For this month’s column, I thought I’d reach out to people who made multi-tasking an artform and get them to explain how they so easily “pivot” from one task to another on a daily basis. But I found out that’s only one definition of pivot, and so I pivoted this column to another, more business-oriented version. (See what I did there?)
These days, “pivot” can mean making a change in just about any sense. A businessperson can pivot their goals to something more successful, a politician can pivot their viewpoints to avoid backlash, and anyone can “unpivot” at any time and go back to what they were doing before, though I’m pretty sure that last one is not really a word.
I spoke to local entrepreneur Sonny Mayugba, chief marketing officer of the Waitr app — which grew out of an app he launched in 2013 called Requested — to learn what he thinks about businesses that pivot.
“It’s certainly buzzy to say it,” Mayugba says. The only way to use the word incorrectly would be to say you’re going to make a pivot, he says, and then you don’t. “Or you’re like, ‘We changed our name!’ That’s not a pivot,” he says. Products can pivot, but so can people, places, ideas and visions, Mayugba says, “but a true pivot is a truly different direction.”
Actually, he says, the word is already on its way out. “It used to be buzzy,” he says, “because it meant you were making [a change], but now it just means you have no traction.” Pivoting to you may mean an exciting new chance to take your business in a new direction, but to your investors and customers, it may seem like you never really knew what you were doing in the first place. The message is clear: When pivoting, be decisive to avoid looking like you’re grasping at any lucrative straw that’s left.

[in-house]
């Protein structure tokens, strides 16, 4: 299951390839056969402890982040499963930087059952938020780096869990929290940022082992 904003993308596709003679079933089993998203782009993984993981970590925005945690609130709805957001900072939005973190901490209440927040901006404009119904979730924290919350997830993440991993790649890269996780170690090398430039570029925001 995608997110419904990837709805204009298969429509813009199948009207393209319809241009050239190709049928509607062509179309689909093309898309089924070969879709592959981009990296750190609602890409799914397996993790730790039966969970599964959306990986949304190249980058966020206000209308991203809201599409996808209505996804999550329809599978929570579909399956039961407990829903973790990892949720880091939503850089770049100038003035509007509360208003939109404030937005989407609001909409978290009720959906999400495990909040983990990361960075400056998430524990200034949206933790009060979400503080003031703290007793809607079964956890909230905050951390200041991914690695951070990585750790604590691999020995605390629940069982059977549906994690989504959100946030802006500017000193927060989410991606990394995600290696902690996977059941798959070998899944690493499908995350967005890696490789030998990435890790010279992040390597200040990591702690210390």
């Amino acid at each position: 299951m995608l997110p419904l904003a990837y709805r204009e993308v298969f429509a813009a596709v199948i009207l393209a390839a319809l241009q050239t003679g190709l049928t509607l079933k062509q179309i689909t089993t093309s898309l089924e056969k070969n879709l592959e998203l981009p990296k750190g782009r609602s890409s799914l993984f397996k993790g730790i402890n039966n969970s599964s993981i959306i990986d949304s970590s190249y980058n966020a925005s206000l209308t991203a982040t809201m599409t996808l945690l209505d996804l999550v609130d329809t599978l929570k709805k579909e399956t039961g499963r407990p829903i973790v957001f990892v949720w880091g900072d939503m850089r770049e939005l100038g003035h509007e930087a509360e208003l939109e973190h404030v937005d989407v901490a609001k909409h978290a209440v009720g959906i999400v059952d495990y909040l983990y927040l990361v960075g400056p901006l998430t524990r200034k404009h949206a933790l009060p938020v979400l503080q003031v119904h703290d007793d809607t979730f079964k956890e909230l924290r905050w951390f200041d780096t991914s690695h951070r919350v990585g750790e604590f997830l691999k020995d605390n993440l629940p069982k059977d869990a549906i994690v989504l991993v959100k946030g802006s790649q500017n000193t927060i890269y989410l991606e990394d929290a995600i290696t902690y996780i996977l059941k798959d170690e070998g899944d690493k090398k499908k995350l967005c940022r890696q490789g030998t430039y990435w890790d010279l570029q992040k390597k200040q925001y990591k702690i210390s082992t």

When Mayugba began pitching his app, Requested, to customers in 2013, it was like “a Priceline for restaurants,” he says. “When we launched, we realized there was a lot of confusion in using the product.” But because so few users had a successful experience with the app, Mayugba says, Requested “pivoted from a name-your-own-price, to a list of restaurants that had different offers at different times. That was a small product pivot.”
But Mayugba felt that pivot didn’t bring a fast enough change, so he and his team did a another pivot and sold to a media company in Louisiana, where it was acquired by the Waitr app. By doing a “business model pivot,” he says, Mayugba was able to save the company — and save himself a job.
Now, Mayugba spends his time between Louisiana and Sacramento, where he’s also a co-owner of the Red Rabbit Kitchen & Bar in Midtown. “Pivoting comes in a bunch of different forms,” he says. Anytime you change things up could be a pivot — just be careful about when and where you use the term, Mayugba says. You may be implying more about your business’ health than you mean to convey.
Got a word thats been buzzing around your office? Tweet us @Comstocksmag with the hashtag #WhatstheBuzz
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